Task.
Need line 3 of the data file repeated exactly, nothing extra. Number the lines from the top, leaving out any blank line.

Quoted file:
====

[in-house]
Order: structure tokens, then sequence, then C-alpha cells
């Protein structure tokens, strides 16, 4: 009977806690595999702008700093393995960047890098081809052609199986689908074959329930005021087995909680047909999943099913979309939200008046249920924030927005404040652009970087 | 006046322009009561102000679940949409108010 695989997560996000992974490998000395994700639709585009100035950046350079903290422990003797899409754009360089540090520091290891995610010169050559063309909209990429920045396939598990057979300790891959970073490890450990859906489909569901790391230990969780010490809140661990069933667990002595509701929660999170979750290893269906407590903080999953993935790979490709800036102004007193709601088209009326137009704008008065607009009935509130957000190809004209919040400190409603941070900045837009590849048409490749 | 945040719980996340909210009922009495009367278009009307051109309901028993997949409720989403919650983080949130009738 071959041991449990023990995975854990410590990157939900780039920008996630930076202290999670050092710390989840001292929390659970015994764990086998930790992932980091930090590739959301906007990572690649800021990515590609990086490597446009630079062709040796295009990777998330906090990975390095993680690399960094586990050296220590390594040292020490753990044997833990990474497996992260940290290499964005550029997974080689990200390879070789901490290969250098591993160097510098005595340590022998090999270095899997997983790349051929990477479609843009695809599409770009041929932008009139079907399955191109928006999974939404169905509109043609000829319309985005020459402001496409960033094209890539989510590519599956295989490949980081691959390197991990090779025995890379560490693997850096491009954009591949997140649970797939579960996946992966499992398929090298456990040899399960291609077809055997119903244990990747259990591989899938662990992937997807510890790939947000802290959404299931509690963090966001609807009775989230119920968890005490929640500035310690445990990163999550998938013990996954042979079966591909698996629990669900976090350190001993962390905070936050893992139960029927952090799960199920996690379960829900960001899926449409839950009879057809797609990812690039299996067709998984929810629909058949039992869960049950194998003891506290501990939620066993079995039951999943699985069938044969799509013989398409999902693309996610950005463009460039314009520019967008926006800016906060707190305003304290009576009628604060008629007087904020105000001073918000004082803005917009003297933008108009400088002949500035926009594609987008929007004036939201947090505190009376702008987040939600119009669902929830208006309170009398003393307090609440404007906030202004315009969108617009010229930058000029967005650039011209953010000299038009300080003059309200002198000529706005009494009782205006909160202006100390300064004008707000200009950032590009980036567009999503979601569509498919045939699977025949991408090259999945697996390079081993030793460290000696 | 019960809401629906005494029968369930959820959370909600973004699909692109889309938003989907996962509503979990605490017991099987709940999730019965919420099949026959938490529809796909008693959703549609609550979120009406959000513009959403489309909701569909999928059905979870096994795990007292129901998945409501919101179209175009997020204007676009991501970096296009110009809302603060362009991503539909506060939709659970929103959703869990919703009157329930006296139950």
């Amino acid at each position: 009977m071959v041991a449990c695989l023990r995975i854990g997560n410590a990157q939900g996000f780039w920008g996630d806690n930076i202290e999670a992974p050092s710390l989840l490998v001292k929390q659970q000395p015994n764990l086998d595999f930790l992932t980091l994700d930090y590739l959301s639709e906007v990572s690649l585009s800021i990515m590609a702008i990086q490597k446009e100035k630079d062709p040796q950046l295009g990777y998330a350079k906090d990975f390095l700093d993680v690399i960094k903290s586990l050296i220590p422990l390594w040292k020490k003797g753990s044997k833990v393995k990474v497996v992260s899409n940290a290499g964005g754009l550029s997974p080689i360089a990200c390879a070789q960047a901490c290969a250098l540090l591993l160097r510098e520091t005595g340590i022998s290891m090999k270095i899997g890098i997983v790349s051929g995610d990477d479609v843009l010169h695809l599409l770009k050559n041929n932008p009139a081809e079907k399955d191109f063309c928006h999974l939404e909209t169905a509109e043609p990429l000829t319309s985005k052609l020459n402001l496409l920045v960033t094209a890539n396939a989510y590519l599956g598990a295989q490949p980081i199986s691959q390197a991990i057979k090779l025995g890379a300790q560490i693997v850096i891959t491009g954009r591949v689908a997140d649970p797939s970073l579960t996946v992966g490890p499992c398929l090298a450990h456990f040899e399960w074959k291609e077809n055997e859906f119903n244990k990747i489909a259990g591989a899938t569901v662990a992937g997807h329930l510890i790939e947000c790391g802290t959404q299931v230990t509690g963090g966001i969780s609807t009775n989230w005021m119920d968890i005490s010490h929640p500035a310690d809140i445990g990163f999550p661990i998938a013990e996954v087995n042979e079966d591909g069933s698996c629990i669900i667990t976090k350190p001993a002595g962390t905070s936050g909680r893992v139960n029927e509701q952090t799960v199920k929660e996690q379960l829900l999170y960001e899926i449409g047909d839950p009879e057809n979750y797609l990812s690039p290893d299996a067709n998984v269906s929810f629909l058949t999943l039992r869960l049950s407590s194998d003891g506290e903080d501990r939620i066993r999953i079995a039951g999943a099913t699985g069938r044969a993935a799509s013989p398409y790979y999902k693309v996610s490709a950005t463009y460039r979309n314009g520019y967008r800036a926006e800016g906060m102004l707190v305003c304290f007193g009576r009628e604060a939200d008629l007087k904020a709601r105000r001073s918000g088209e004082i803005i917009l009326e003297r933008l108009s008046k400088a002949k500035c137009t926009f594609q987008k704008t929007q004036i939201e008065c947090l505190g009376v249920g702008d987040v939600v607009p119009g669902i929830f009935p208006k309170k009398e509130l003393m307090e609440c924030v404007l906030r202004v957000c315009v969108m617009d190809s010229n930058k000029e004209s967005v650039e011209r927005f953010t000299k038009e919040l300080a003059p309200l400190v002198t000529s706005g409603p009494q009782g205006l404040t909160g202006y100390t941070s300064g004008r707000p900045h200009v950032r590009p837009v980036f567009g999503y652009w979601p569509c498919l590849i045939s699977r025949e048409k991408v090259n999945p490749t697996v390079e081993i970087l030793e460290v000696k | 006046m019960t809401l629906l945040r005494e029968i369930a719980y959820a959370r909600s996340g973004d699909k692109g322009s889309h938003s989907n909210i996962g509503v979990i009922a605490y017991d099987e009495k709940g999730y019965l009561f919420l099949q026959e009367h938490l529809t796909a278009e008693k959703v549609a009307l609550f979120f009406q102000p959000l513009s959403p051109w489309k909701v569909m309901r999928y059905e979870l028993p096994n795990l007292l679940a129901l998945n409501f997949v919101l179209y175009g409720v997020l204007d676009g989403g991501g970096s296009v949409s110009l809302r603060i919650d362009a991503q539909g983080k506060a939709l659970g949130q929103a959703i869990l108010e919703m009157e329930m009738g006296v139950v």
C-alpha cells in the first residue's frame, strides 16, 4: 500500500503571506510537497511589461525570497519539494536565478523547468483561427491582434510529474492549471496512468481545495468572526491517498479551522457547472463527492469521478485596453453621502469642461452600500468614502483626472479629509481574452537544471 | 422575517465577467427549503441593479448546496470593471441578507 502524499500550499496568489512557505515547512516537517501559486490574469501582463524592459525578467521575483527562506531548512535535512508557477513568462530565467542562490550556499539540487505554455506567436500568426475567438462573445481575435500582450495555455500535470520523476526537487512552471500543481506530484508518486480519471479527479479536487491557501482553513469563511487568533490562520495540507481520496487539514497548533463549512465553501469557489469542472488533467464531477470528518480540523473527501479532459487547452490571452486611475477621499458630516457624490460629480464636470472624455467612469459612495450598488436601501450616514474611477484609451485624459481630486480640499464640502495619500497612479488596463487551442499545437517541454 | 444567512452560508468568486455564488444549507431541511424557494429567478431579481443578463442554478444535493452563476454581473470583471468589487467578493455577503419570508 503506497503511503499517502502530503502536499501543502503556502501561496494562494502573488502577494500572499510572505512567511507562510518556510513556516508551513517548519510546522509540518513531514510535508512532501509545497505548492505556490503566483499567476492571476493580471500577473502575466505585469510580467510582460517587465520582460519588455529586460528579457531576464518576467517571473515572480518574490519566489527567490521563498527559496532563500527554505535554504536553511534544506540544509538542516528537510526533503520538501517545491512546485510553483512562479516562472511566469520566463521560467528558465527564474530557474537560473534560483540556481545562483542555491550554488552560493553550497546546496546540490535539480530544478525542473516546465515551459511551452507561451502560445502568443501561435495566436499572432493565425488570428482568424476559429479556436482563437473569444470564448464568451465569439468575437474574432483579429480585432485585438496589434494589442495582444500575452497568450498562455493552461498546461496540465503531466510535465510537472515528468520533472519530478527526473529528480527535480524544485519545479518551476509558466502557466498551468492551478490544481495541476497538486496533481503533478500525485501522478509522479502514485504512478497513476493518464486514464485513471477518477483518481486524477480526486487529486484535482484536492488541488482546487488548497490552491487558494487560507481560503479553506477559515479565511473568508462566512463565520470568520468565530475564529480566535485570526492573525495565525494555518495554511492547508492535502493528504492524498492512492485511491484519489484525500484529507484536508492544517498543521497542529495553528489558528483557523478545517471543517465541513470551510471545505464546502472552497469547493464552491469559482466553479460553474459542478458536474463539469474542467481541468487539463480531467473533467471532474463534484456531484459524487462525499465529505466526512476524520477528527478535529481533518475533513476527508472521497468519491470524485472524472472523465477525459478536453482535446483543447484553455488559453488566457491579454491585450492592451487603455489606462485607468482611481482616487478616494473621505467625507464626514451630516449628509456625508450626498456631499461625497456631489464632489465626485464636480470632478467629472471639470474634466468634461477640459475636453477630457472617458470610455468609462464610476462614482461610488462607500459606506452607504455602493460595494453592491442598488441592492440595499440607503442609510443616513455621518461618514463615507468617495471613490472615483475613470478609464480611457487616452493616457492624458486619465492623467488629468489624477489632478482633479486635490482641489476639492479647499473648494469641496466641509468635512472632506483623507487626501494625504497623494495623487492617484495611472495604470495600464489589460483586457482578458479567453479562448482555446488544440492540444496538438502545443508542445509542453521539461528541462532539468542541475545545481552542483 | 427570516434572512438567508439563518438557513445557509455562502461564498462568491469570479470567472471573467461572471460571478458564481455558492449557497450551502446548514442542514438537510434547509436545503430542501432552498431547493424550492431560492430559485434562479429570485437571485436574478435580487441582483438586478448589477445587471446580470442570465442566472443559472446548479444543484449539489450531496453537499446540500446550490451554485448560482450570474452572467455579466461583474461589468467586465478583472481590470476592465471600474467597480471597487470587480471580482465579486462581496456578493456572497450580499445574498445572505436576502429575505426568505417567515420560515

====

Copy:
């Protein structure tokens, strides 16, 4: 009977806690595999702008700093393995960047890098081809052609199986689908074959329930005021087995909680047909999943099913979309939200008046249920924030927005404040652009970087 | 006046322009009561102000679940949409108010 695989997560996000992974490998000395994700639709585009100035950046350079903290422990003797899409754009360089540090520091290891995610010169050559063309909209990429920045396939598990057979300790891959970073490890450990859906489909569901790391230990969780010490809140661990069933667990002595509701929660999170979750290893269906407590903080999953993935790979490709800036102004007193709601088209009326137009704008008065607009009935509130957000190809004209919040400190409603941070900045837009590849048409490749 | 945040719980996340909210009922009495009367278009009307051109309901028993997949409720989403919650983080949130009738 071959041991449990023990995975854990410590990157939900780039920008996630930076202290999670050092710390989840001292929390659970015994764990086998930790992932980091930090590739959301906007990572690649800021990515590609990086490597446009630079062709040796295009990777998330906090990975390095993680690399960094586990050296220590390594040292020490753990044997833990990474497996992260940290290499964005550029997974080689990200390879070789901490290969250098591993160097510098005595340590022998090999270095899997997983790349051929990477479609843009695809599409770009041929932008009139079907399955191109928006999974939404169905509109043609000829319309985005020459402001496409960033094209890539989510590519599956295989490949980081691959390197991990090779025995890379560490693997850096491009954009591949997140649970797939579960996946992966499992398929090298456990040899399960291609077809055997119903244990990747259990591989899938662990992937997807510890790939947000802290959404299931509690963090966001609807009775989230119920968890005490929640500035310690445990990163999550998938013990996954042979079966591909698996629990669900976090350190001993962390905070936050893992139960029927952090799960199920996690379960829900960001899926449409839950009879057809797609990812690039299996067709998984929810629909058949039992869960049950194998003891506290501990939620066993079995039951999943699985069938044969799509013989398409999902693309996610950005463009460039314009520019967008926006800016906060707190305003304290009576009628604060008629007087904020105000001073918000004082803005917009003297933008108009400088002949500035926009594609987008929007004036939201947090505190009376702008987040939600119009669902929830208006309170009398003393307090609440404007906030202004315009969108617009010229930058000029967005650039011209953010000299038009300080003059309200002198000529706005009494009782205006909160202006100390300064004008707000200009950032590009980036567009999503979601569509498919045939699977025949991408090259999945697996390079081993030793460290000696 | 019960809401629906005494029968369930959820959370909600973004699909692109889309938003989907996962509503979990605490017991099987709940999730019965919420099949026959938490529809796909008693959703549609609550979120009406959000513009959403489309909701569909999928059905979870096994795990007292129901998945409501919101179209175009997020204007676009991501970096296009110009809302603060362009991503539909506060939709659970929103959703869990919703009157329930006296139950």